"For those of you who are just weary of the primary, and feeling kind of ground down or that it's like a Bataan death march, I just want everybody to know that the future is bright," Sen. Barack Obama told a group of fundraisers in New York on Thursday, according to a pool report.
Read the full details below:
At a $1,000-a-plate fundraiser Thursday afternoon at the Credit Suisse building in Manhattan, Sen. Barack Obama echoed the themes he'd discussed in a speech about the economy earlier in the day.
"We have an economy that is out of balance," Obama told the audience of about 300 supporters. "It's one in which most of the people in this room have benefited enormously over the last decade - and I include myself in that group...but it is an economy that has left millions and millions of Americans behind."
Restoring the economy, he said, "means putting in place a regulatory framework that's up to the task of dealing with a global financial system and a new set of financial instruments...but more than anything, what's important is restoring a sense that this is not a 'you're on your own' society, that we're a 'we're in this together' society."
The Illinois senator began his remarks with a barely-veiled shot at his primary opponent, Sen. Hillary Clinton.
"I decided to run not because of some long-held ambitions or because I thought it was somehow owed to me - and certainly I wasn't presumptuous enough to think it was my turn," Obama said.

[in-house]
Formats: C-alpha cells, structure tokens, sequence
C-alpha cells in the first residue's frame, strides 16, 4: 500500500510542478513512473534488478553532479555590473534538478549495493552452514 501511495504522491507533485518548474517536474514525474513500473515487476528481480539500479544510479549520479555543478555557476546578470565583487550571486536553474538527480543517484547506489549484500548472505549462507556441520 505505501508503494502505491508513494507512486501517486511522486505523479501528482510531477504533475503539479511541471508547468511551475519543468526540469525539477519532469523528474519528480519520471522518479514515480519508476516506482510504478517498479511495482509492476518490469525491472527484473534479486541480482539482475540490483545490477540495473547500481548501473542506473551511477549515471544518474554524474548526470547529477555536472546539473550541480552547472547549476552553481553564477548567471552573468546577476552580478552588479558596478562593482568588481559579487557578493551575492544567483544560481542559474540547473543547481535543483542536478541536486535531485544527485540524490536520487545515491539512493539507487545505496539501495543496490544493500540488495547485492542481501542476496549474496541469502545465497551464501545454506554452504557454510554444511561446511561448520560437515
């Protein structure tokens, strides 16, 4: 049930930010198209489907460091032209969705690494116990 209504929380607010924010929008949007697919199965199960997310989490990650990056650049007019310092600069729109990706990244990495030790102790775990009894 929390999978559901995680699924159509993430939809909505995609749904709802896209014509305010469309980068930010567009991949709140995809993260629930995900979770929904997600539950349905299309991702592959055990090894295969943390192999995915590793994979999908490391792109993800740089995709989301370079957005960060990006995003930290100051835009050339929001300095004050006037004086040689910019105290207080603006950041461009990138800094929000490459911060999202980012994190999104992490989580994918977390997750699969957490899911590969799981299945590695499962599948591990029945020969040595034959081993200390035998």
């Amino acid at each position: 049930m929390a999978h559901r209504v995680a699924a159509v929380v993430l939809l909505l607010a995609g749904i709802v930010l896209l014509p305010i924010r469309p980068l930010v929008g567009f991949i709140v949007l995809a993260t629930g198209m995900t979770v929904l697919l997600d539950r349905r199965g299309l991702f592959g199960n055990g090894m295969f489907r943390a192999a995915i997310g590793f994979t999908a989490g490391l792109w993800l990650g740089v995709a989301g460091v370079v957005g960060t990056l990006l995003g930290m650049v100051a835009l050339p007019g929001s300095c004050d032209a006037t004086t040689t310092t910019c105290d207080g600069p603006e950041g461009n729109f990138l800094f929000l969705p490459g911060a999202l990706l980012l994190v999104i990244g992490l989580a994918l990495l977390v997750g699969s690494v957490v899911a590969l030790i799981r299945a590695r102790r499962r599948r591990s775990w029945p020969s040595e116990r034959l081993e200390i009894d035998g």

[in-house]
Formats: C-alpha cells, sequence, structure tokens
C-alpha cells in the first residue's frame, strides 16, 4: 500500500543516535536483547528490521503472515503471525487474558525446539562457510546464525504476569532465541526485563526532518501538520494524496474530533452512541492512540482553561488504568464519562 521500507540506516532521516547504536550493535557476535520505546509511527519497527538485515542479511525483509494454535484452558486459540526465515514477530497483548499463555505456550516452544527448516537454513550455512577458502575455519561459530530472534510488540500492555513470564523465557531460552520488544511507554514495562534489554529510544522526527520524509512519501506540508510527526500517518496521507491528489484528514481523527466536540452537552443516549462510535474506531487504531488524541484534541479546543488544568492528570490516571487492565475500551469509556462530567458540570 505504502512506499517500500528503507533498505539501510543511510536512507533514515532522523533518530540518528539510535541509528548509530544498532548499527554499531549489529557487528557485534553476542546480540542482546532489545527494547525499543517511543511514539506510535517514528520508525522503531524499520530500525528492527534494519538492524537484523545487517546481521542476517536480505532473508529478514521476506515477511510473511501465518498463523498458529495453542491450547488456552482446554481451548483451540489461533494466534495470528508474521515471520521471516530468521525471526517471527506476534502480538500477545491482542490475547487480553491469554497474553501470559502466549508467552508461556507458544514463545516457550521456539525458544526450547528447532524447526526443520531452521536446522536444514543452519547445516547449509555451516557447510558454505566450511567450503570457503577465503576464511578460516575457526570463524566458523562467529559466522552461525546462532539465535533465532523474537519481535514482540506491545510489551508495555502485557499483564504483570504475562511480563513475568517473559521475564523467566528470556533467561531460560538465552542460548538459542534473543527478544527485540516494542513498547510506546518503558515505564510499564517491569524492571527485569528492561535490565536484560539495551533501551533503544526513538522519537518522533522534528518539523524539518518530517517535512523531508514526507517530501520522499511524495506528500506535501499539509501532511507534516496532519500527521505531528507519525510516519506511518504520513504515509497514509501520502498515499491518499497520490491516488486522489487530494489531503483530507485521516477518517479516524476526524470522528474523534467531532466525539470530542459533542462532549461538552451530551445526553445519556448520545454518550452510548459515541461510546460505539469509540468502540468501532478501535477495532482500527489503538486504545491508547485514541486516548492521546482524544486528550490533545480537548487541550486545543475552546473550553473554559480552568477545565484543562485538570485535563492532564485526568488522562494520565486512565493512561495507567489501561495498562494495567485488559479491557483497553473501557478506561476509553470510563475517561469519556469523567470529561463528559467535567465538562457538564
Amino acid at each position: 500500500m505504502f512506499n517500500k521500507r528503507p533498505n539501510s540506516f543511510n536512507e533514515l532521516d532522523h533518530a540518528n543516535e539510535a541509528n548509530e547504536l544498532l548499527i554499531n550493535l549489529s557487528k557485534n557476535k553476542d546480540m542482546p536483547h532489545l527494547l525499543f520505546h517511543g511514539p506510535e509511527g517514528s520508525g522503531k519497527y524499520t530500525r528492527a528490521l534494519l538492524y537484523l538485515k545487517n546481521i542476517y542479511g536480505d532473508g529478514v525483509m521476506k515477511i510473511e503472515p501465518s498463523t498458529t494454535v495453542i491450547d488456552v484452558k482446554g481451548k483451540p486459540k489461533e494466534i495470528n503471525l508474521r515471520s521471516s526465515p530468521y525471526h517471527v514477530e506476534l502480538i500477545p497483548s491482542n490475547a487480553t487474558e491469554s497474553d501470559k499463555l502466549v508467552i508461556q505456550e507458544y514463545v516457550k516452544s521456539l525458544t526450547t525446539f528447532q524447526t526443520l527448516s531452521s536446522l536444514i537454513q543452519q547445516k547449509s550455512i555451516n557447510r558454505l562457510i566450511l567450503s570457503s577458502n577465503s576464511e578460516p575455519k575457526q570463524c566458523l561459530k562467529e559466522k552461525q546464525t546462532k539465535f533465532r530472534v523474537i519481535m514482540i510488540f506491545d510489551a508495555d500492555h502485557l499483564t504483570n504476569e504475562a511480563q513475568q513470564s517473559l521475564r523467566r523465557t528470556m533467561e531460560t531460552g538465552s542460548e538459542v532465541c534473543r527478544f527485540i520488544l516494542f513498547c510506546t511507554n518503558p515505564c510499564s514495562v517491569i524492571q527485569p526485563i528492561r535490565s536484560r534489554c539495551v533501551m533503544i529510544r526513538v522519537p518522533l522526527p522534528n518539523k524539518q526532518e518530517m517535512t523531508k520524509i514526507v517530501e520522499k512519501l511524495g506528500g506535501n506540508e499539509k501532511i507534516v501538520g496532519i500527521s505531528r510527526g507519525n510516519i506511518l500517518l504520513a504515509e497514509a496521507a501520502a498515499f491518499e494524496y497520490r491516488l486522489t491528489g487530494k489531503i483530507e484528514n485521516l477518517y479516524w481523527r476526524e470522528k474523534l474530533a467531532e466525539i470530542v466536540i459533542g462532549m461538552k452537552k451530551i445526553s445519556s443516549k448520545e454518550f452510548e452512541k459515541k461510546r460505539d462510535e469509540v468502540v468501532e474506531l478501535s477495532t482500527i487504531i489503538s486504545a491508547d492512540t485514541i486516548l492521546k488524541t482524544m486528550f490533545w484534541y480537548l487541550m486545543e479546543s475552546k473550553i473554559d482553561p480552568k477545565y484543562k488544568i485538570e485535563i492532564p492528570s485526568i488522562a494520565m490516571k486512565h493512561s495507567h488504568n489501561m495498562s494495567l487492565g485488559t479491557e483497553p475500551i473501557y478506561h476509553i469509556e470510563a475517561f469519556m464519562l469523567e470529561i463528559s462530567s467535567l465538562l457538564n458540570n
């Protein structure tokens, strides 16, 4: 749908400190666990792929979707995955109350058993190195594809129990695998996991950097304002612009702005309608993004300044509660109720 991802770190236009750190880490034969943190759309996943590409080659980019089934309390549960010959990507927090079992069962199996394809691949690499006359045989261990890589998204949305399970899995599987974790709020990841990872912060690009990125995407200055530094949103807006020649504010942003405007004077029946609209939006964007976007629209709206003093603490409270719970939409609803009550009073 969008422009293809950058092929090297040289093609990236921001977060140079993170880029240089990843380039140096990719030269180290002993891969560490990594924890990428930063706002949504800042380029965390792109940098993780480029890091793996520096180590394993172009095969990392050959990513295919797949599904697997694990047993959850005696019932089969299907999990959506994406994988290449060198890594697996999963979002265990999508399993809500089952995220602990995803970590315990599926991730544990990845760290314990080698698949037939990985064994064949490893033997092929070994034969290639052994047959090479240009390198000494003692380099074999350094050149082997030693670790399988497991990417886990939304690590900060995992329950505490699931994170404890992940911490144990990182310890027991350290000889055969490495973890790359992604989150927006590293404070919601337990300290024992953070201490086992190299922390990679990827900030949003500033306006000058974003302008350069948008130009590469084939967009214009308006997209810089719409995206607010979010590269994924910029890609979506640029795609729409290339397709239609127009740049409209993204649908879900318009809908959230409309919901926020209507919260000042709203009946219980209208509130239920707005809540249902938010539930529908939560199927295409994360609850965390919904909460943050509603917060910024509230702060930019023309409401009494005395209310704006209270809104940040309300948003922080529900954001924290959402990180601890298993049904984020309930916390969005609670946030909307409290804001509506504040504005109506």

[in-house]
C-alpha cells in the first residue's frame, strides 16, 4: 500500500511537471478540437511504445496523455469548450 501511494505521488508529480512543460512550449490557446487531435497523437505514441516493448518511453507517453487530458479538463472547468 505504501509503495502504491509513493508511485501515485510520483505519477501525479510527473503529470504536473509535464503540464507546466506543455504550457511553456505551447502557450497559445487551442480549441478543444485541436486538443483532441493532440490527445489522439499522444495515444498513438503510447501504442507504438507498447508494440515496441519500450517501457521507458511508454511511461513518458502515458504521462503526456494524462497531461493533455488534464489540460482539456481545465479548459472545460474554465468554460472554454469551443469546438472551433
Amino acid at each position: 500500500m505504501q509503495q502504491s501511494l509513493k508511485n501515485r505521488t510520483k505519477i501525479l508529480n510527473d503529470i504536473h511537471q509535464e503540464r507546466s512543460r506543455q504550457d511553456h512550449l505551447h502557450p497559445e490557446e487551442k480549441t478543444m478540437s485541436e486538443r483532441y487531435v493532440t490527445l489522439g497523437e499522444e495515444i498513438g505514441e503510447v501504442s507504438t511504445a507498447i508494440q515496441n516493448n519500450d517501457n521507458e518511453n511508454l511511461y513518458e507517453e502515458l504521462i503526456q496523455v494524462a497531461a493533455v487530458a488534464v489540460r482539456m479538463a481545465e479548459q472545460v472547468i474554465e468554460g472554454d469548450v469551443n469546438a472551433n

He dismissed concerns that the bruising Democratic primary would hurt the party's chance of taking back the White House in November.
The Democratic primary "has gotten people engaged in politics who were never engaged before or who had forgotten what it's like to be passionate about politics," he said.
"I am absolutely confident that by the time this thing is over, the Democratic party will be completely unified."
"For those of you who are just weary of the primary, and feeling kind of ground down or that it's like a Bataan death march, I just want everybody to know that the future is bright."
He took about a half-dozen questions from the audience, addressing energy policy, the war in Iraq and how he will appeal to independent voters in the general election.
In discussing energy policy, Obama said the White House should seek to change people's habits as well.
"I think the president needs to use the bully pulpit to change our culture...we are a wasteful culture. It's always been that way because of our history. We do everything big."
Asked negotiating with certain foreign leaders such as Iranian President Mahmoud Ahmadinejad, Obama said:
"I think people understand the notion of talking to our enemies," Obama said. "If FDR can meet with Stalin and Nixon can meet with Mao and Kennedy can meet with Khrushchev and Reagan can meet with Gorbechav, then the notion that we can't meet with some half-baked dictator is ridiculous."
"I'm not worried about losing a propaganda war with Ahmadinejad," he said, "That guy opens his mouth and I think people see there are problems there."